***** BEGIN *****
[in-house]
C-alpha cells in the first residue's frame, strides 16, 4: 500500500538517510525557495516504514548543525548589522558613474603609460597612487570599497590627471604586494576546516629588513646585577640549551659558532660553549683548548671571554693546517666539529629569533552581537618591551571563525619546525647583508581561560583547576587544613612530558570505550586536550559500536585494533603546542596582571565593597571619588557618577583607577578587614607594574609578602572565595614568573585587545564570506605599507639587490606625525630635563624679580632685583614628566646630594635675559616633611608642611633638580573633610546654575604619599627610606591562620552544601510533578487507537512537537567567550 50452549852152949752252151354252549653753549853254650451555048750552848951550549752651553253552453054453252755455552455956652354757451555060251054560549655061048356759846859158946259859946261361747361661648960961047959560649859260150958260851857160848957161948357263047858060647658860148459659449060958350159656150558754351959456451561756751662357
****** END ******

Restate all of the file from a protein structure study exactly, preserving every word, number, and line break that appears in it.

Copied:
[in-house]
C-alpha cells in the first residue's frame, strides 16, 4: 500500500538517510525557495516504514548543525548589522558613474603609460597612487570599497590627471604586494576546516629588513646585577640549551659558532660553549683548548671571554693546517666539529629569533552581537618591551571563525619546525647583508581561560583547576587544613612530558570505550586536550559500536585494533603546542596582571565593597571619588557618577583607577578587614607594574609578602572565595614568573585587545564570506605599507639587490606625525630635563624679580632685583614628566646630594635675559616633611608642611633638580573633610546654575604619599627610606591562620552544601510533578487507537512537537567567550 50452549852152949752252151354252549653753549853254650451555048750552848951550549752651553253552453054453252755455552455956652354757451555060251054560549655061048356759846859158946259859946261361747361661648960961047959560649859260150958260851857160848957161948357263047858060647658860148459659449060958350159656150558754351959456451561756751662357